Although Katherine’s road has been long and winding, she’s grateful for where she is today. “I’m so grateful that I wasn’t left on the streets or stabbed up or dead somewhere. I have a story, and I love my story. I’m just so excited to be on earth today.”

You
Volunteered.

2,581

Volunteers

To go out every day, not being nourished – if your body isn’t nourished, your brain isn’t nourished. Breakfast is just really important, and I wanted to make sure that people have it every day.
– Ella, Shelter Volunteer

}

16,042 =

Hours of Service

7.7

Full-Time Positions

You
Volunteered.

2,581

Volunteers

To go out every day, not being nourished – if your body isn’t nourished, your brain isn’t nourished. Breakfast is just really important, and I wanted to make sure that people have it every day.
– Ella, Shelter Volunteer

}

16,042 =

Hours of Service

7.7

Full-Time Positions

Our Saviour's Housing

  • 2,408 volunteers
  • Donated 9,844 hours
  • Served 15,560 meals, valued at $92,013
l

English Learning Center

  • 173 volunteers
  • Taught 3,654 class sessions
  • Totaling 6,198 hours, valued at $174,473
  • 64% have taught for two or more years

Our Saviour's Housing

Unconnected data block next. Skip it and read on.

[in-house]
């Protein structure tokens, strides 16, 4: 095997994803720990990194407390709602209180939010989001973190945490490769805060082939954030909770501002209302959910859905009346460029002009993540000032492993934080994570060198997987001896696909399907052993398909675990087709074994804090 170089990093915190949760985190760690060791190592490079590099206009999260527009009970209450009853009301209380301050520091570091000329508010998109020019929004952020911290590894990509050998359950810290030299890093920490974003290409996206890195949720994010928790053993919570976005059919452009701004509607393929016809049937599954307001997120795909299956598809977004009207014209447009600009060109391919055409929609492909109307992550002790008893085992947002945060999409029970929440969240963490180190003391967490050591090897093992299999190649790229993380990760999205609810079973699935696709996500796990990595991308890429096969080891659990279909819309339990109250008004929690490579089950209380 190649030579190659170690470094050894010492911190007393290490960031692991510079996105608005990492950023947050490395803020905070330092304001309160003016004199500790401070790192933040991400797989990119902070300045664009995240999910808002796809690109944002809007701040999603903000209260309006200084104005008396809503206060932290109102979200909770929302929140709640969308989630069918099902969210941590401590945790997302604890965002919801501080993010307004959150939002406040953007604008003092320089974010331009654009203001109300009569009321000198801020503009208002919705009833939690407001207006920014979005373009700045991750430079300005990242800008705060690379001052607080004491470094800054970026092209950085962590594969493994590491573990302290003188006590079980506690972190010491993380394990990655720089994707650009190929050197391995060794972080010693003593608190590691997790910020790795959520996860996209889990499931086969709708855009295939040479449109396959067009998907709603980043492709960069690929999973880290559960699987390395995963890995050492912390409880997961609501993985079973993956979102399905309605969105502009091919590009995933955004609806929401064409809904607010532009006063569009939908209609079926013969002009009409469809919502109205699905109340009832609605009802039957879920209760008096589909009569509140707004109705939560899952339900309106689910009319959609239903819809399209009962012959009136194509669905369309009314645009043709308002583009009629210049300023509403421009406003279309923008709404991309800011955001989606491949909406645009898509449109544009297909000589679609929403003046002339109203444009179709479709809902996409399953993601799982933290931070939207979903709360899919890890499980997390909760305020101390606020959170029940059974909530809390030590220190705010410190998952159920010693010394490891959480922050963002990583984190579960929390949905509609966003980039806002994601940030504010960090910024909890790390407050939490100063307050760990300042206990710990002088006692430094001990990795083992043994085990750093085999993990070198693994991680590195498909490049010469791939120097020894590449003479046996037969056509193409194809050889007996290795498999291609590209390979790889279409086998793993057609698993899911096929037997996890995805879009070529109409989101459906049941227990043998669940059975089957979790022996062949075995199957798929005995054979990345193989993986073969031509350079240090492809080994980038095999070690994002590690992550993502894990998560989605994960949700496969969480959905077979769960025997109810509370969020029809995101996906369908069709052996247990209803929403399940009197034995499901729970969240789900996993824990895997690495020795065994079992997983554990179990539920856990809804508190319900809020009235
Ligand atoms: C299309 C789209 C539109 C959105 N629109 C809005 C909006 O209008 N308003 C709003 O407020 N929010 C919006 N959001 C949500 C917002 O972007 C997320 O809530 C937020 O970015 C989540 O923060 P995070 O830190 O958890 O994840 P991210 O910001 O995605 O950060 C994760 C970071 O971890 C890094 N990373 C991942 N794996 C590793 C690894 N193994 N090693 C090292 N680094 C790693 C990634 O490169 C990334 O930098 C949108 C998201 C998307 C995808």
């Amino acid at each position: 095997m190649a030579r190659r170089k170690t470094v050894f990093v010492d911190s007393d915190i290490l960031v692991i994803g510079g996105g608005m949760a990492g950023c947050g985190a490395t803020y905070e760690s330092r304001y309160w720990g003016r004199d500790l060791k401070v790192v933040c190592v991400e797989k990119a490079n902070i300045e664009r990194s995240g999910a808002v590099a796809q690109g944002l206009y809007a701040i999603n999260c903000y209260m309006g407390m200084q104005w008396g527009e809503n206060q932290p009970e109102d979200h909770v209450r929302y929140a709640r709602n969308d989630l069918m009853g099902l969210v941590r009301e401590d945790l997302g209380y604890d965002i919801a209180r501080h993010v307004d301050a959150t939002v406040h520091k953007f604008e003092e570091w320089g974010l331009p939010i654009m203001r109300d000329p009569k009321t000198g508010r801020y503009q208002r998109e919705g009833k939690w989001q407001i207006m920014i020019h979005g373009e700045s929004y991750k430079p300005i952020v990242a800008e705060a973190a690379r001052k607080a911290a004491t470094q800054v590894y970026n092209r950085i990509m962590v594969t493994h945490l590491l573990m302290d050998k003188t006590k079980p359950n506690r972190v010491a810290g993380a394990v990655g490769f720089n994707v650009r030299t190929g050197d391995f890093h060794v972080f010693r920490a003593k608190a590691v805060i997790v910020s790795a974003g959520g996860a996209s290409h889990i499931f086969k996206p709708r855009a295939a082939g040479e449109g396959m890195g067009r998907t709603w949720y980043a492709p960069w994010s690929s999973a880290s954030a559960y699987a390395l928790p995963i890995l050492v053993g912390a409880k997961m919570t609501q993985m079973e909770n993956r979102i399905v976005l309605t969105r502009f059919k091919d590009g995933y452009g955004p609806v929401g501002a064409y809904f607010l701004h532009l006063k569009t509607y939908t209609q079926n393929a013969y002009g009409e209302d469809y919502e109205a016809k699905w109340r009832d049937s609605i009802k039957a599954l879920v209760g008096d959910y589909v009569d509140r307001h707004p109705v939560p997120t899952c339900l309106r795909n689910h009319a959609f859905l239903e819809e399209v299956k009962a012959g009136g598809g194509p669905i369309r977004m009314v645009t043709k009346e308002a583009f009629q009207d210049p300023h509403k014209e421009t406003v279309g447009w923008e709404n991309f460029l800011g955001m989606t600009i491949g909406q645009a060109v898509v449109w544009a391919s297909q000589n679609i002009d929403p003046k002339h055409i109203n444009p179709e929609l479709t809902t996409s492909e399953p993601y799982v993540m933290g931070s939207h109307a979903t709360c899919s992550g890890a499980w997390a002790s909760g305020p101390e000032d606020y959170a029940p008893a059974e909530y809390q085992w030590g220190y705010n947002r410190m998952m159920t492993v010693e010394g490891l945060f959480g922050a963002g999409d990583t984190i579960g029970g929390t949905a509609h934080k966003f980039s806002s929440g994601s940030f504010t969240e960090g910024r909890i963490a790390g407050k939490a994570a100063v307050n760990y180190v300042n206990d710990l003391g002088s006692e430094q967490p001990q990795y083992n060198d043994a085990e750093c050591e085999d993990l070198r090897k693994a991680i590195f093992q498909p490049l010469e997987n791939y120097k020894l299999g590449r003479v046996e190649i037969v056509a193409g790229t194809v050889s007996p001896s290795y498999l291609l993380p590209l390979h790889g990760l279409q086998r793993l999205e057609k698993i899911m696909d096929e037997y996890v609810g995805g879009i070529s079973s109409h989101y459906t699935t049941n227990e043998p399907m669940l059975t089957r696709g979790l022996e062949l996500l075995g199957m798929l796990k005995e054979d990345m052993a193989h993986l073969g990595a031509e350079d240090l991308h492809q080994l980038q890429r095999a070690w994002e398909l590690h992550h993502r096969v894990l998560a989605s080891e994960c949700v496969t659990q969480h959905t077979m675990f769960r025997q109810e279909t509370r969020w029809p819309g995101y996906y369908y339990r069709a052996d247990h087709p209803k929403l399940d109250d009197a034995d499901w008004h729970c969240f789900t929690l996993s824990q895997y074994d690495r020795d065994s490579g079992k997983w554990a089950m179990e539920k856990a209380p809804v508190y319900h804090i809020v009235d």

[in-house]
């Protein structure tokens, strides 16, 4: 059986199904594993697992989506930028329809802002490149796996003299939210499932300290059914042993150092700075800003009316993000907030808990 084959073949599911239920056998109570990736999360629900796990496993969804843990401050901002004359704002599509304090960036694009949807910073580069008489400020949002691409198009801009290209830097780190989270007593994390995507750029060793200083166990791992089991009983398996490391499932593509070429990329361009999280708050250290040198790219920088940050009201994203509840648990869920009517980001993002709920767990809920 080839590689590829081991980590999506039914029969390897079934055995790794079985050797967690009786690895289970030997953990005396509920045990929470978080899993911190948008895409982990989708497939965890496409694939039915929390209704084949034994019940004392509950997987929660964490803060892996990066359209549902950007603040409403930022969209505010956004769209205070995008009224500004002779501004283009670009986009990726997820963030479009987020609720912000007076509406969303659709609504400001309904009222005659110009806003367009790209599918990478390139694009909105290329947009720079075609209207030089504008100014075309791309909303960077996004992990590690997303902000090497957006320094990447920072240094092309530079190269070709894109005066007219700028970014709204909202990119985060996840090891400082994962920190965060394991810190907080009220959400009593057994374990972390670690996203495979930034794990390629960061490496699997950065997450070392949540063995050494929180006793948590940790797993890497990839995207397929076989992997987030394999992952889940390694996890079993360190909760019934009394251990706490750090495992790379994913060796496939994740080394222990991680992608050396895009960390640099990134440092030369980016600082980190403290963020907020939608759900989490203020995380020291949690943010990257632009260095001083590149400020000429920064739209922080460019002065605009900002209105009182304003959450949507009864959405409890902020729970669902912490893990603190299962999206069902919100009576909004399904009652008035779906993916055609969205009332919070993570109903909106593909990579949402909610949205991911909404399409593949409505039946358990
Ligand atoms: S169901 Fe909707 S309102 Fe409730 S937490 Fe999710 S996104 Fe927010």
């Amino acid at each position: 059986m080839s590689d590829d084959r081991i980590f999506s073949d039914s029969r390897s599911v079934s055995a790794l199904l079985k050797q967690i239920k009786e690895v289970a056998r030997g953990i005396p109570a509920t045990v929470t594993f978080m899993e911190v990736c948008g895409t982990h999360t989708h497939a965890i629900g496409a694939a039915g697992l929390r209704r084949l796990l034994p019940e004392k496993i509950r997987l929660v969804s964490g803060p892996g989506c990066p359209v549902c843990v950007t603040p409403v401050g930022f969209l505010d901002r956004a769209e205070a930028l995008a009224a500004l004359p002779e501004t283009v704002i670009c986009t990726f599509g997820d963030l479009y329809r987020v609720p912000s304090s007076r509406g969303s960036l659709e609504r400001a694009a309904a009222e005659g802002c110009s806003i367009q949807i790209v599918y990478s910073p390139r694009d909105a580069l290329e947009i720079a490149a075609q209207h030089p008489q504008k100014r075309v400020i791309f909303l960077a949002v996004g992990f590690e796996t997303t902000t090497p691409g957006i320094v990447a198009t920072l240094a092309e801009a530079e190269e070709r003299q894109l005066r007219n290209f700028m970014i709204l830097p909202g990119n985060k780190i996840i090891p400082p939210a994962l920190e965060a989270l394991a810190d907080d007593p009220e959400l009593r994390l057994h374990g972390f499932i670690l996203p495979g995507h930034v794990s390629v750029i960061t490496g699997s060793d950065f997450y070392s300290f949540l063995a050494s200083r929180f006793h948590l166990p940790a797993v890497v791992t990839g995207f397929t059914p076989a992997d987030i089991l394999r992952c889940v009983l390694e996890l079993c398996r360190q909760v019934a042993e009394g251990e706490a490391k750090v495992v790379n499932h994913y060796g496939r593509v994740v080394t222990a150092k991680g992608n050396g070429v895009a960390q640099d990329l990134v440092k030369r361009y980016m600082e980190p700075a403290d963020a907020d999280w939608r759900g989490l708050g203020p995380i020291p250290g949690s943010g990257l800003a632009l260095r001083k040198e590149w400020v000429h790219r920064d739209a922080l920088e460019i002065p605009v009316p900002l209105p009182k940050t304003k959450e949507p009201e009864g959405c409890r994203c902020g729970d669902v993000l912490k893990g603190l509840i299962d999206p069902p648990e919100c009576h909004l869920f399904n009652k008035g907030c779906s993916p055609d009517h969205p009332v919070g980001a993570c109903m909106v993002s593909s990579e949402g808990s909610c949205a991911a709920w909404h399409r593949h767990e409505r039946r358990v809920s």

• 2,408 volunteers
  • Donated 9,844 hours
  • Served 15,560 meals, valued at $92,013
l

English Learning Center

  • 173 volunteers
  • Taught 3,654 class sessions
  • Totaling 6,198 hours, valued at $174,473
  • 64% have taught for two or more years

You Gave.

We believe everyone has a right to have an opportunity to succeed. Our Saviour’s Housing gives people a chance at a fresh start, and the English Learning Center prepares refugees and immigrants so they may navigate well in their new home. These are noble things. We happily support OSCS!
– Jay and Toni, OSCS Donors

You Gave.

We believe everyone has a right to have an opportunity to succeed. Our Saviour’s Housing gives people a chance at a fresh start, and the English Learning Center prepares refugees and immigrants so they may navigate well in their new home. These are noble things. We happily support OSCS!
– Jay and Toni, OSCS Donors

  • 72% Government Grants $2,152,339
  • 13% Private Gifts and Corporations $382,778
  • 9% In-kind Contributions $266,486
  • 5% Other Income $148,304
  • 1% Rent Income $24,017
  • <1% MHFA Debt Forgiveness $4,115
  • <1% Interest Income $51
  • 77% Our Saviour’s Housing $2,251,036
  • 18% English Learning Center $518,901
  • 3% General and Administrative $77,371
  • 2% Fundraising $63,737

For a complete list of donors, audited financial statement, and 990 visit the Ways to Give page.

Board of Directors

*indicates concluded board service during the year

Daniel Bain
Anna Bergreen
Stacie Blaskowski*
Craig Johnson

Jane Dunlap
Pr. Laurie Eaton
Elena Geiger-Simpson
Nate Hallanger

Tom Mulhere
Chinyere Obasi*
Tezra Osthus
Ben Scott*

Nicholas Smith
Mary Tinkham*
James Unglaube
Angela Willson

Make a donation today to change lives.

2315 Chicago Ave. So.
Minneapolis, MN 55404

Phone | 612.871.5900
Fax | 612.871.0017

communications@oscs-mn.org

Our Saviour's Housing

2219 Chicago Ave. So.
Minneapolis, MN 55404

Phone | 612.872.4193
Fax | 612.872.4442

English Learning Center

2315 Chicago Ave. So.
Minneapolis, MN 55404

Phone | 612.874.9963
Fax | 612.871.0017